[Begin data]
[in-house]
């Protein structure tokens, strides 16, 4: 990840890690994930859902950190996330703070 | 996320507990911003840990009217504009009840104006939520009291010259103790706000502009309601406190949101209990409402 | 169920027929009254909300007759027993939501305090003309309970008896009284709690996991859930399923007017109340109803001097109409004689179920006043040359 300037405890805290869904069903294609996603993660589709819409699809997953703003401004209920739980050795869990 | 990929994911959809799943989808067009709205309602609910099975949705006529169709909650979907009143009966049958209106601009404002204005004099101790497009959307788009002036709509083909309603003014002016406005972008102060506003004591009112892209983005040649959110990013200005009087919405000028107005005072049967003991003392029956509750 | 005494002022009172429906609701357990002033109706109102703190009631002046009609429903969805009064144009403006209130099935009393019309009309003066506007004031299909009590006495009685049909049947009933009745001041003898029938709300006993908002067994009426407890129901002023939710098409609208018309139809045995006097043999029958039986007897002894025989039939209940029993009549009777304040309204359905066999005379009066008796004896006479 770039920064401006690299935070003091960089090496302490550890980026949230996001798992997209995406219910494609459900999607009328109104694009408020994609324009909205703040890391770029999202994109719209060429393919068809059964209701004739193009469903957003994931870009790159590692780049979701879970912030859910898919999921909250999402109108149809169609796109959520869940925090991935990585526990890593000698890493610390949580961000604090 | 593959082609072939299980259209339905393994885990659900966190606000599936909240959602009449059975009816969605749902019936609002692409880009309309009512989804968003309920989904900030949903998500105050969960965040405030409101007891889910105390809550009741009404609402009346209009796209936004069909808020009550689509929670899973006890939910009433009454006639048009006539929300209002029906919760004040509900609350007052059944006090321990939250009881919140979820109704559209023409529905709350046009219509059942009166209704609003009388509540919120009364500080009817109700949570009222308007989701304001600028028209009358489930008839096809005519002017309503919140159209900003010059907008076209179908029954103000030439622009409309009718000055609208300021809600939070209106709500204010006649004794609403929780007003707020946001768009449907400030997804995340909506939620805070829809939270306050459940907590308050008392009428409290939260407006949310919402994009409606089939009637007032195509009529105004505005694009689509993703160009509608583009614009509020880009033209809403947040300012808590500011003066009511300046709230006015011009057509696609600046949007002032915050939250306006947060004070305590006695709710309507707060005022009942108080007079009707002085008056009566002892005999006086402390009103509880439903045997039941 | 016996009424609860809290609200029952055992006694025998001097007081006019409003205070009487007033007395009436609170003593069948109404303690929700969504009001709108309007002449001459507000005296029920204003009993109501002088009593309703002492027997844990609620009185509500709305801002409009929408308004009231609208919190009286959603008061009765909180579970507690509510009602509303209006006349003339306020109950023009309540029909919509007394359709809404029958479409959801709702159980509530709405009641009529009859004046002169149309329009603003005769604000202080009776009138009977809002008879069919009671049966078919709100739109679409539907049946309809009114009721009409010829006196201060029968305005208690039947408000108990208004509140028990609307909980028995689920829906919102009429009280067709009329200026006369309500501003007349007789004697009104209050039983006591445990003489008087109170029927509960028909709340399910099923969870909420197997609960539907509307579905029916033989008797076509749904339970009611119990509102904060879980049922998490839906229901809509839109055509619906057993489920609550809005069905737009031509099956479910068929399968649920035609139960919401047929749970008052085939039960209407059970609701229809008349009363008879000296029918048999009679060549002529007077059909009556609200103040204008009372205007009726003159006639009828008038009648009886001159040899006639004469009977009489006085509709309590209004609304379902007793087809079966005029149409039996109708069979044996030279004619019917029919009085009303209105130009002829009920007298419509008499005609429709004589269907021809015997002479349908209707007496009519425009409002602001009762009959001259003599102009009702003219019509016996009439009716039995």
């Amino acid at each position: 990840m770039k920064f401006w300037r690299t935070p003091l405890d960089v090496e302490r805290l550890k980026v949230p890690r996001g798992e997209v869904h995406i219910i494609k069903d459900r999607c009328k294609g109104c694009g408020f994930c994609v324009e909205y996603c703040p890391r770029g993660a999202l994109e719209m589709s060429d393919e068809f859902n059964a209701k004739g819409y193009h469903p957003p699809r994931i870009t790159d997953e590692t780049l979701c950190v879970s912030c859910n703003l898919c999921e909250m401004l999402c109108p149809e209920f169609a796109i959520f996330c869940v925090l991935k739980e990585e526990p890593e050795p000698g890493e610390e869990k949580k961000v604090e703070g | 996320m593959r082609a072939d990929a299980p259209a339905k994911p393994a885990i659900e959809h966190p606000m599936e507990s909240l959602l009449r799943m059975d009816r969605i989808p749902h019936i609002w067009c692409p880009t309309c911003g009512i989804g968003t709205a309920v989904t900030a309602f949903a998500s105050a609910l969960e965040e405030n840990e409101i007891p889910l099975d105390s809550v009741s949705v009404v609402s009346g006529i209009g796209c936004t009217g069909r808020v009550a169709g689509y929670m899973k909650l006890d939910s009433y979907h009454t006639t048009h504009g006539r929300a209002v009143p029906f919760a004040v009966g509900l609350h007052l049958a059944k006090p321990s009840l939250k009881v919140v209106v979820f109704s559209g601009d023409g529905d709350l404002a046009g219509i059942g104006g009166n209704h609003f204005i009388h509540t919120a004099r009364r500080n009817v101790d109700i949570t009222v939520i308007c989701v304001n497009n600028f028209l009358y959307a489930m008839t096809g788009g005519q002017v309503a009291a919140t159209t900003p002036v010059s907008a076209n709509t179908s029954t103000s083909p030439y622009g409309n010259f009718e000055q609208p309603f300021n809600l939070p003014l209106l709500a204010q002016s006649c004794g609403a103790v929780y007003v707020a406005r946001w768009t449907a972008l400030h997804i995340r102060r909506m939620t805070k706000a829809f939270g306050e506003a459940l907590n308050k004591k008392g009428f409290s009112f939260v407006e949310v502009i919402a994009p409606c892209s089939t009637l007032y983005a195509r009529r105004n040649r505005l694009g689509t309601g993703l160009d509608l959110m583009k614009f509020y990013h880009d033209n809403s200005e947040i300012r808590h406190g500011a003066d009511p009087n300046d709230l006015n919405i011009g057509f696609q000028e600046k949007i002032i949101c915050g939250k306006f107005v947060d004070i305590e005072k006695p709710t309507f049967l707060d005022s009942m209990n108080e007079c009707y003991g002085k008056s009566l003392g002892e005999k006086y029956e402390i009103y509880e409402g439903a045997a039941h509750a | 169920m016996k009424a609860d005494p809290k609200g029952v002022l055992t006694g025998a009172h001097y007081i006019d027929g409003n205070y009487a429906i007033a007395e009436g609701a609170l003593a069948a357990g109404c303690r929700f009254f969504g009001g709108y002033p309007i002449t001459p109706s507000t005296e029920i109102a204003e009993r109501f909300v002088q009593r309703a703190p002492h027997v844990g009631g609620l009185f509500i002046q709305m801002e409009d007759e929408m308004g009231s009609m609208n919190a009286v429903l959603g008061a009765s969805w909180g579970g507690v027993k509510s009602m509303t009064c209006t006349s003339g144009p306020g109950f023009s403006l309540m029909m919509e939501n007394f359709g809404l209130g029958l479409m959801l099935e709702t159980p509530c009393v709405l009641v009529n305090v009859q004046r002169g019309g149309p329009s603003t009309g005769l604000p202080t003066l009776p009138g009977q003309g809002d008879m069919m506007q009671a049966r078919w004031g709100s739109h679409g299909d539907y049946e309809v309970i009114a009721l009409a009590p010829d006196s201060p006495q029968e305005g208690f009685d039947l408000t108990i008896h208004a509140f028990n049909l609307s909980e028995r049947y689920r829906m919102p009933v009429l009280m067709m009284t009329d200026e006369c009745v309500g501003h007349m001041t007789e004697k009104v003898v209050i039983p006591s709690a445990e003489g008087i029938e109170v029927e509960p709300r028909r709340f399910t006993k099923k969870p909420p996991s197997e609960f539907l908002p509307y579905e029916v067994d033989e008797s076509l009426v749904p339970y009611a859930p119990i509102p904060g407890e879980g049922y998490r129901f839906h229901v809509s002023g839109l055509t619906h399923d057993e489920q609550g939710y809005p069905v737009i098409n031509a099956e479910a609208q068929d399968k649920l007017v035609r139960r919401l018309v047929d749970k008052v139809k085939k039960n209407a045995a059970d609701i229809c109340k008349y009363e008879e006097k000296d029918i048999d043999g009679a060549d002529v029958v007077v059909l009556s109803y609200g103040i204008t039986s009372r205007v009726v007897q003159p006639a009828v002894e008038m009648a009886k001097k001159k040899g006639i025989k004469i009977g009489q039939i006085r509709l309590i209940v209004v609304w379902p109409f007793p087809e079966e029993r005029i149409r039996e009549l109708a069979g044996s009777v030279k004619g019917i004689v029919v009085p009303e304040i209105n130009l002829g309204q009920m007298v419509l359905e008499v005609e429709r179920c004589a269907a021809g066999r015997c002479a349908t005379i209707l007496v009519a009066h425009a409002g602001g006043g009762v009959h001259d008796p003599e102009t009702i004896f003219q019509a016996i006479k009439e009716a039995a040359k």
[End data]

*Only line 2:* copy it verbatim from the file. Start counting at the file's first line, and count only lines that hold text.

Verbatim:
């Protein structure tokens, strides 16, 4: 990840890690994930859902950190996330703070 | 996320507990911003840990009217504009009840104006939520009291010259103790706000502009309601406190949101209990409402 | 169920027929009254909300007759027993939501305090003309309970008896009284709690996991859930399923007017109340109803001097109409004689179920006043040359 300037405890805290869904069903294609996603993660589709819409699809997953703003401004209920739980050795869990 | 990929994911959809799943989808067009709205309602609910099975949705006529169709909650979907009143009966049958209106601009404002204005004099101790497009959307788009002036709509083909309603003014002016406005972008102060506003004591009112892209983005040649959110990013200005009087919405000028107005005072049967003991003392029956509750 | 005494002022009172429906609701357990002033109706109102703190009631002046009609429903969805009064144009403006209130099935009393019309009309003066506007004031299909009590006495009685049909049947009933009745001041003898029938709300006993908002067994009426407890129901002023939710098409609208018309139809045995006097043999029958039986007897002894025989039939209940029993009549009777304040309204359905066999005379009066008796004896006479 770039920064401006690299935070003091960089090496302490550890980026949230996001798992997209995406219910494609459900999607009328109104694009408020994609324009909205703040890391770029999202994109719209060429393919068809059964209701004739193009469903957003994931870009790159590692780049979701879970912030859910898919999921909250999402109108149809169609796109959520869940925090991935990585526990890593000698890493610390949580961000604090 | 593959082609072939299980259209339905393994885990659900966190606000599936909240959602009449059975009816969605749902019936609002692409880009309309009512989804968003309920989904900030949903998500105050969960965040405030409101007891889910105390809550009741009404609402009346209009796209936004069909808020009550689509929670899973006890939910009433009454006639048009006539929300209002029906919760004040509900609350007052059944006090321990939250009881919140979820109704559209023409529905709350046009219509059942009166209704609003009388509540919120009364500080009817109700949570009222308007989701304001600028028209009358489930008839096809005519002017309503919140159209900003010059907008076209179908029954103000030439622009409309009718000055609208300021809600939070209106709500204010006649004794609403929780007003707020946001768009449907400030997804995340909506939620805070829809939270306050459940907590308050008392009428409290939260407006949310919402994009409606089939009637007032195509009529105004505005694009689509993703160009509608583009614009509020880009033209809403947040300012808590500011003066009511300046709230006015011009057509696609600046949007002032915050939250306006947060004070305590006695709710309507707060005022009942108080007079009707002085008056009566002892005999006086402390009103509880439903045997039941 | 016996009424609860809290609200029952055992006694025998001097007081006019409003205070009487007033007395009436609170003593069948109404303690929700969504009001709108309007002449001459507000005296029920204003009993109501002088009593309703002492027997844990609620009185509500709305801002409009929408308004009231609208919190009286959603008061009765909180579970507690509510009602509303209006006349003339306020109950023009309540029909919509007394359709809404029958479409959801709702159980509530709405009641009529009859004046002169149309329009603003005769604000202080009776009138009977809002008879069919009671049966078919709100739109679409539907049946309809009114009721009409010829006196201060029968305005208690039947408000108990208004509140028990609307909980028995689920829906919102009429009280067709009329200026006369309500501003007349007789004697009104209050039983006591445990003489008087109170029927509960028909709340399910099923969870909420197997609960539907509307579905029916033989008797076509749904339970009611119990509102904060879980049922998490839906229901809509839109055509619906057993489920609550809005069905737009031509099956479910068929399968649920035609139960919401047929749970008052085939039960209407059970609701229809008349009363008879000296029918048999009679060549002529007077059909009556609200103040204008009372205007009726003159006639009828008038009648009886001159040899006639004469009977009489006085509709309590209004609304379902007793087809079966005029149409039996109708069979044996030279004619019917029919009085009303209105130009002829009920007298419509008499005609429709004589269907021809015997002479349908209707007496009519425009409002602001009762009959001259003599102009009702003219019509016996009439009716039995």